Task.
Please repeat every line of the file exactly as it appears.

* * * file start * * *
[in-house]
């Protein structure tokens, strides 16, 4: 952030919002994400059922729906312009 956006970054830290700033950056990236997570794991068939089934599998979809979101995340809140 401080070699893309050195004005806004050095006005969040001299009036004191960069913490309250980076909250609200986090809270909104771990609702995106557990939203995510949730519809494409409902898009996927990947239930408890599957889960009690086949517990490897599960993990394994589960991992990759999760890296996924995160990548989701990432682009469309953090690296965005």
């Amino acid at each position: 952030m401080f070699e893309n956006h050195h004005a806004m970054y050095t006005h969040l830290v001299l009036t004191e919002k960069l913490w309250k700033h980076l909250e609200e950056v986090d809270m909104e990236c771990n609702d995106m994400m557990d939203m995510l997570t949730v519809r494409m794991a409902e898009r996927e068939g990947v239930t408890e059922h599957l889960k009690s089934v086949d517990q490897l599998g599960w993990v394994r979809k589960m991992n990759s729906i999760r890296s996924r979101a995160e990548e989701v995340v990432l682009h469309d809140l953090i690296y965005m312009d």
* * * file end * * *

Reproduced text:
[in-house]
């Protein structure tokens, strides 16, 4: 952030919002994400059922729906312009 956006970054830290700033950056990236997570794991068939089934599998979809979101995340809140 401080070699893309050195004005806004050095006005969040001299009036004191960069913490309250980076909250609200986090809270909104771990609702995106557990939203995510949730519809494409409902898009996927990947239930408890599957889960009690086949517990490897599960993990394994589960991992990759999760890296996924995160990548989701990432682009469309953090690296965005």
């Amino acid at each position: 952030m401080f070699e893309n956006h050195h004005a806004m970054y050095t006005h969040l830290v001299l009036t004191e919002k960069l913490w309250k700033h980076l909250e609200e950056v986090d809270m909104e990236c771990n609702d995106m994400m557990d939203m995510l997570t949730v519809r494409m794991a409902e898009r996927e068939g990947v239930t408890e059922h599957l889960k009690s089934v086949d517990q490897l599998g599960w993990v394994r979809k589960m991992n990759s729906i999760r890296s996924r979101a995160e990548e989701v995340v990432l682009h469309d809140l953090i690296y965005m312009d």